A good fireplace is not only the focal feature of a room, but also the metaphorical heart of the home. It provides warmth and a sense of coziness that other modern types of heating cannot match. A fireplace is a great blend of function and design that will heat your home as well as add to its beauty and charm.

Many people falsely believe that fireplaces are not an environmentally friendly way to heat their home. They reference high levels of emissions and poor fuel burning efficiency as reasons why a fireplace is not good for the environment or a source of heat. Fortunately, fireplace design has come a long way over the years. A well-designed modern fireplace will maximise the heating efficiency and minimise the amount of emissions and contaminants that are released into the home.

There are many different types of fireplaces to choose from, with a wide selection of design options and fuel types. The best type of fireplace for your home will depend on a number of different factors, such as the local climate, whether or not the fireplace is being built into a new home or retrofitted into an existing room, and availability of a fuel source. Here are a few of the different options you can choose from.

Wood Fireplaces

One of the most basic fireplace designs is an open hearth wood fireplace. It is the vision that comes to mind when most people think of adding a fireplace to their home. Unfortunately the open hearth wood fireplace does not rank highly in energy efficiency as a heat source, and will also reduce the air quality of the home. People looking to use wood fireplaces to actually provide a source of heat for their home will need to use fireplace inserts to ensure that the warm air actually enters their room, rather than going right up through the chimney.

The other option is to heat your home with one of several types of wood stoves, such as the pot belly stove or updraft stove. By keeping the fire contained within the stove, the system can more efficiently burn the wood as fuel, while keeping the level of emissions lower than a traditional open hearth wood fireplace.

Gas Fireplaces

A gas fireplace or heater uses natural gas or petroleum gas as a fuel source, and can be made with a flued or unflued design. With a flued fireplace or heater, the emissions can be vented outside of the home, so no harmful gases build up in side. An unflued heater on the other hand has the advantage of being potentially portable, though there is an increased risk of emissions if the fireplace is not used properly. Modern gas fireplaces have come a long way in terms of their design aesthetic, and now come very close to mimicking the look of a wood burning fire without all of the hassle and work of one.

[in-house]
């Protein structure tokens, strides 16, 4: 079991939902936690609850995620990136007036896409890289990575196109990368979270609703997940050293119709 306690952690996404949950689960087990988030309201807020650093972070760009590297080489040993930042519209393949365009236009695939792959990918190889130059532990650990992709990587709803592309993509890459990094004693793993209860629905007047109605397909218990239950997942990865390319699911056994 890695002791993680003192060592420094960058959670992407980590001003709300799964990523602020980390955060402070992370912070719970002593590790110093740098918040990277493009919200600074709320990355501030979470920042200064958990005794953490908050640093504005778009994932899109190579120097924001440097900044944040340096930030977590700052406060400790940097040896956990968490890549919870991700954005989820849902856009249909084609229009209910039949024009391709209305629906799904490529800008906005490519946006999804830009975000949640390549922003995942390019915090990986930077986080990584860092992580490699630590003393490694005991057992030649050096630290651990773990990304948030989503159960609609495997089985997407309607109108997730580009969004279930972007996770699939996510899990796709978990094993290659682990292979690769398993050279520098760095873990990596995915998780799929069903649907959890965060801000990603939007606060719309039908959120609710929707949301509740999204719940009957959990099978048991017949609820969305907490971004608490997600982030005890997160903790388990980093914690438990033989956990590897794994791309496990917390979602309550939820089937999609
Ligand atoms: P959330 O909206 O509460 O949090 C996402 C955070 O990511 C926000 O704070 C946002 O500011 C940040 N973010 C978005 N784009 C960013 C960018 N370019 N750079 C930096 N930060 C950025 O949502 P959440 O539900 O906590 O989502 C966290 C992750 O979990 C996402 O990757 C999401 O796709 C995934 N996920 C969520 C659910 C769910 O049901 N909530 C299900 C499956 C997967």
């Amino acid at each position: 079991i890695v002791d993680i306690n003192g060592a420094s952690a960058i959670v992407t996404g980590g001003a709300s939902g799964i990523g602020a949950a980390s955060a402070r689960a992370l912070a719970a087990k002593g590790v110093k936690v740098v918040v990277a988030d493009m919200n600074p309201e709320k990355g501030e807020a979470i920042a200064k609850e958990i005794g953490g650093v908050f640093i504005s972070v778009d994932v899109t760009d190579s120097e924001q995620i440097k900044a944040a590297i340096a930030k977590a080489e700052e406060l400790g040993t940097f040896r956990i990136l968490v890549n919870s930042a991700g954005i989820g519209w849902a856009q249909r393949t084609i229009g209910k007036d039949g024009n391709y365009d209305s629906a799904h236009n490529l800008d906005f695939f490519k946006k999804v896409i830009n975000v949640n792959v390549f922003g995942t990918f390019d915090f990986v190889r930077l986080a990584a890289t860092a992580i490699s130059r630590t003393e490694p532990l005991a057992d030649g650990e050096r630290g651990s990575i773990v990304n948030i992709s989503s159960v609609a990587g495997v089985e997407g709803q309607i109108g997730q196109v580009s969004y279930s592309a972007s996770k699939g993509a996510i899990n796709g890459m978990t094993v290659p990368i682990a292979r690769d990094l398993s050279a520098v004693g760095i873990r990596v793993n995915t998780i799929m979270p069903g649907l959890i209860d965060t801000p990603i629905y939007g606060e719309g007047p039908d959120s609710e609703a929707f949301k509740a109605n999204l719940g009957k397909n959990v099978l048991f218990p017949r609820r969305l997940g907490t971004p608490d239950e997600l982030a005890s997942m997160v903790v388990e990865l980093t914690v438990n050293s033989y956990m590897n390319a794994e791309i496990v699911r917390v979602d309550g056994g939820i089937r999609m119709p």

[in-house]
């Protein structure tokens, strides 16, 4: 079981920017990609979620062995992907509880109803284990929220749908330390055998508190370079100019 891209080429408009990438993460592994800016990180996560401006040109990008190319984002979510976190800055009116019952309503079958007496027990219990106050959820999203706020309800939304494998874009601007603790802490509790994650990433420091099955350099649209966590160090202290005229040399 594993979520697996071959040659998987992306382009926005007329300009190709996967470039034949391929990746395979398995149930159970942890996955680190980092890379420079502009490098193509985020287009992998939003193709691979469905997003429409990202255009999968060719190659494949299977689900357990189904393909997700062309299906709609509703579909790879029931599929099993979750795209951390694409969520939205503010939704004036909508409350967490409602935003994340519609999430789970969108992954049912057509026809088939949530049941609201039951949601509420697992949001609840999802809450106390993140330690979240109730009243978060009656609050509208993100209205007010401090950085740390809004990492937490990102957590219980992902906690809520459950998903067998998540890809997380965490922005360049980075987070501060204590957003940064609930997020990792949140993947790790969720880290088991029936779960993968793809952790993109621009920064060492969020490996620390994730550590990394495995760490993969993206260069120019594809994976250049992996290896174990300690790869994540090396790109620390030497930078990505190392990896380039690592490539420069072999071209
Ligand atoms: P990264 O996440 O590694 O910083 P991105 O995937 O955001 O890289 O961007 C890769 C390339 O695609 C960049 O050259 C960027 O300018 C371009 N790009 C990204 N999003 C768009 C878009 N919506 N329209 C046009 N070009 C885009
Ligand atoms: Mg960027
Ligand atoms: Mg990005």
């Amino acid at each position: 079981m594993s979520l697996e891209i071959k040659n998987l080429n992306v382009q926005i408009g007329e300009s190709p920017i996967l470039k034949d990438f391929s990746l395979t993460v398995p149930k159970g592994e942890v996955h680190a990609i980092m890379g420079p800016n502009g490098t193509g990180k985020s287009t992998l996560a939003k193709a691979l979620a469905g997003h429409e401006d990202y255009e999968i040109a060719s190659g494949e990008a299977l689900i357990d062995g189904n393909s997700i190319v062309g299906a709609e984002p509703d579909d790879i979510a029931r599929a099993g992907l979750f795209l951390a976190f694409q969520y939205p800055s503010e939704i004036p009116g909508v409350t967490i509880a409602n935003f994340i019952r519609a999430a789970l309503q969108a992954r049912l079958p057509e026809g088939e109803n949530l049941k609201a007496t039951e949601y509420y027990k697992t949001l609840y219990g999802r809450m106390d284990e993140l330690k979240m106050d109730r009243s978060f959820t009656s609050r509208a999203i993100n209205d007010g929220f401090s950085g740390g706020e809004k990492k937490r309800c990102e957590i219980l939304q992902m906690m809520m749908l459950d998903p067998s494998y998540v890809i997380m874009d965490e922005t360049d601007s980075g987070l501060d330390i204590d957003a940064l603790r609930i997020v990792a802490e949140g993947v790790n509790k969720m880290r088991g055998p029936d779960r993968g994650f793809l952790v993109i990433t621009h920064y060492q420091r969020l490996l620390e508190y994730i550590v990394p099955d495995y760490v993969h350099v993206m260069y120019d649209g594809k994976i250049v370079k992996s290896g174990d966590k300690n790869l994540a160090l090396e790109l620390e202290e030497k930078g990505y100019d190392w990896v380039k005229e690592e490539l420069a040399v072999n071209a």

Ethanol Heaters

Ethanol is one of the newer types of energy sources used in fireplaces and other home heating applications. Ethanol heaters can use a form of bio-ethanol derived from plant sources, making them an environmentally friendly choice when compared to other types of gas heaters. Ethanol burns very cleanly though it will produce higher levels of carbon dioxide in a poorly ventilated room.

Comparing the Efficiency of Different Types of Fireplaces

Efficiency is only one of the many considerations you should think of when choosing a fireplace for your home, though it is one of the most important. Energy efficiency comparisons can be made by taking into account the kilowatt hours generated per kilogram of the fuel source, multiplied by the cost of the fuel. Generally you want to choose a fuel that is widely available in the area, so you can avoid paying a premium price to use your fireplace.

Finally the other important factor to consider is the fireplaces’ effectiveness at converting the fuel to heat. A standard wood fireplace has a very low efficiency of less than 10%. Installing a fireplace insert to your wood burning fireplace will raise the efficiency to approximately 20-35%. A closed stove or heating system can achieve up to a 70% efficiency. Gas heaters vary in efficiency based on the type of fuel used, but are generally the most efficient at converting the fuel source into heat. They are also very popular because they are easy to use and don’t require a large stock of split logs of wood.

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